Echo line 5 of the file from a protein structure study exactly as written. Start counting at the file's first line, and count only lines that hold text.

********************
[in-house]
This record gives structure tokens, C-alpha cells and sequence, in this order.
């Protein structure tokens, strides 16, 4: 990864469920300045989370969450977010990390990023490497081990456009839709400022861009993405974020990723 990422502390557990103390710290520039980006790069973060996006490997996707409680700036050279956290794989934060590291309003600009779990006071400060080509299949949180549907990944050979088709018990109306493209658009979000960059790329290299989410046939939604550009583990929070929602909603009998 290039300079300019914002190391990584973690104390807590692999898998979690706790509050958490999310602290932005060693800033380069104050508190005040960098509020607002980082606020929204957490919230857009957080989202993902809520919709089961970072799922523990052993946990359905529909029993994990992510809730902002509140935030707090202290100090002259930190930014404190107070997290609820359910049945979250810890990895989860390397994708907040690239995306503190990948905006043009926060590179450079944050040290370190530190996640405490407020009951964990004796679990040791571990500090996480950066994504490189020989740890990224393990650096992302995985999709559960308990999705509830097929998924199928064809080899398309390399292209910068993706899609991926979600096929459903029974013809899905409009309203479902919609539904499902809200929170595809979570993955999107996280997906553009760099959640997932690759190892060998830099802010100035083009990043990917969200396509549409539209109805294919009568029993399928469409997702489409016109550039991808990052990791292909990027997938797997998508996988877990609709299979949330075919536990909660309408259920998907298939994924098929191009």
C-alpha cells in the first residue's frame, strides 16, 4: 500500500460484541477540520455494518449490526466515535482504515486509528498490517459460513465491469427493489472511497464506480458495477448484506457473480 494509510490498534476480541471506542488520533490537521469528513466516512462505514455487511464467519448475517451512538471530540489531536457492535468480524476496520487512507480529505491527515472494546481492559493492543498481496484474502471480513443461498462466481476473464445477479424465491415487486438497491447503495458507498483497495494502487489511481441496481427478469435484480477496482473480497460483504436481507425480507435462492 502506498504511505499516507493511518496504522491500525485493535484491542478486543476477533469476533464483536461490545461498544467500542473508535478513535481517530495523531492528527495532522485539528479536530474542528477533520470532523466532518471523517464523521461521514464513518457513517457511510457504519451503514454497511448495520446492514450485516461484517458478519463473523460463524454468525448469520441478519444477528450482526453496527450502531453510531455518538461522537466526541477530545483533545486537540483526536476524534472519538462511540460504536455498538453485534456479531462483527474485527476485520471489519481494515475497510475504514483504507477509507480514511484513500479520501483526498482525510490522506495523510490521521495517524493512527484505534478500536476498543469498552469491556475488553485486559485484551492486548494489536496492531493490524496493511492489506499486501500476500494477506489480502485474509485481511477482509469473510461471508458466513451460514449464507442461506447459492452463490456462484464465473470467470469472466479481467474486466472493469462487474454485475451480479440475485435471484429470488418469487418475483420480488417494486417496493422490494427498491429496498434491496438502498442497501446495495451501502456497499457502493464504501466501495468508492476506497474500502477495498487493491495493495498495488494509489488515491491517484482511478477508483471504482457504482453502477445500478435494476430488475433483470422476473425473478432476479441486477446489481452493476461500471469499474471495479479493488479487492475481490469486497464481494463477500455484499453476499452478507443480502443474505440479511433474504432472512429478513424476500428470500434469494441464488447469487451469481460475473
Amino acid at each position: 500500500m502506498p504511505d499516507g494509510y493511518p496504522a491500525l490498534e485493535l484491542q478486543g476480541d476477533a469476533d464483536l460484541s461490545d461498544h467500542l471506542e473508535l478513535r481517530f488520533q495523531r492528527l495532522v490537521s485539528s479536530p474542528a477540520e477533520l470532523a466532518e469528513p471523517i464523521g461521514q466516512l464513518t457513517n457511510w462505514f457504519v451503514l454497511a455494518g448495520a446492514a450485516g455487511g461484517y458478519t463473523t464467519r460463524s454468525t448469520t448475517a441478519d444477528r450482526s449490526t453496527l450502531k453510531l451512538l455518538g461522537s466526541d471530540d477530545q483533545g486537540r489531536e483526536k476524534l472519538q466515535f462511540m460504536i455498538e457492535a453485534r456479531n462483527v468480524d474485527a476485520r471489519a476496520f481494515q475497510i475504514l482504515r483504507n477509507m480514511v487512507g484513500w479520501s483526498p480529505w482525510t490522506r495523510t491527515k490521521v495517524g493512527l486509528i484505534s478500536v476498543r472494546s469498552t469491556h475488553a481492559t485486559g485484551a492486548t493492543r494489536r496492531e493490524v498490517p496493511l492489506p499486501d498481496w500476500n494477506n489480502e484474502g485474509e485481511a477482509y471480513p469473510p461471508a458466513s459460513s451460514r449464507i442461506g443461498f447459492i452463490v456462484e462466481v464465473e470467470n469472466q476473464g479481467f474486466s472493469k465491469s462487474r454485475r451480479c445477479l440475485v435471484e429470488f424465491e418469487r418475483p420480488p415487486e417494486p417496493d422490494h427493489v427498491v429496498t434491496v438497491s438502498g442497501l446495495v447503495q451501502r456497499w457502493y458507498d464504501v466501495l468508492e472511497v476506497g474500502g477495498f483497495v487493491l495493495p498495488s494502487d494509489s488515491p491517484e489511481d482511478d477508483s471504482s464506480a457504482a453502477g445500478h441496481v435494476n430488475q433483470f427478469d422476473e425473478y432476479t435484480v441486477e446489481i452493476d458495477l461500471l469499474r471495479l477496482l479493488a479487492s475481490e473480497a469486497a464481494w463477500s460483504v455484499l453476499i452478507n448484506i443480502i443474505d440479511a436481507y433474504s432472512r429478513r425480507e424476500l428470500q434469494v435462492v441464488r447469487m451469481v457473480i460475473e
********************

Amino acid at each position: 500500500m502506498p504511505d499516507g494509510y493511518p496504522a491500525l490498534e485493535l484491542q478486543g476480541d476477533a469476533d464483536l460484541s461490545d461498544h467500542l471506542e473508535l478513535r481517530f488520533q495523531r492528527l495532522v490537521s485539528s479536530p474542528a477540520e477533520l470532523a466532518e469528513p471523517i464523521g461521514q466516512l464513518t457513517n457511510w462505514f457504519v451503514l454497511a455494518g448495520a446492514a450485516g455487511g461484517y458478519t463473523t464467519r460463524s454468525t448469520t448475517a441478519d444477528r450482526s449490526t453496527l450502531k453510531l451512538l455518538g461522537s466526541d471530540d477530545q483533545g486537540r489531536e483526536k476524534l472519538q466515535f462511540m460504536i455498538e457492535a453485534r456479531n462483527v468480524d474485527a476485520r471489519a476496520f481494515q475497510i475504514l482504515r483504507n477509507m480514511v487512507g484513500w479520501s483526498p480529505w482525510t490522506r495523510t491527515k490521521v495517524g493512527l486509528i484505534s478500536v476498543r472494546s469498552t469491556h475488553a481492559t485486559g485484551a492486548t493492543r494489536r496492531e493490524v498490517p496493511l492489506p499486501d498481496w500476500n494477506n489480502e484474502g485474509e485481511a477482509y471480513p469473510p461471508a458466513s459460513s451460514r449464507i442461506g443461498f447459492i452463490v456462484e462466481v464465473e470467470n469472466q476473464g479481467f474486466s472493469k465491469s462487474r454485475r451480479c445477479l440475485v435471484e429470488f424465491e418469487r418475483p420480488p415487486e417494486p417496493d422490494h427493489v427498491v429496498t434491496v438497491s438502498g442497501l446495495v447503495q451501502r456497499w457502493y458507498d464504501v466501495l468508492e472511497v476506497g474500502g477495498f483497495v487493491l495493495p498495488s494502487d494509489s488515491p491517484e489511481d482511478d477508483s471504482s464506480a457504482a453502477g445500478h441496481v435494476n430488475q433483470f427478469d422476473e425473478y432476479t435484480v441486477e446489481i452493476d458495477l461500471l469499474r471495479l477496482l479493488a479487492s475481490e473480497a469486497a464481494w463477500s460483504v455484499l453476499i452478507n448484506i443480502i443474505d440479511a436481507y433474504s432472512r429478513r425480507e424476500l428470500q434469494v435462492v441464488r447469487m451469481v457473480i460475473e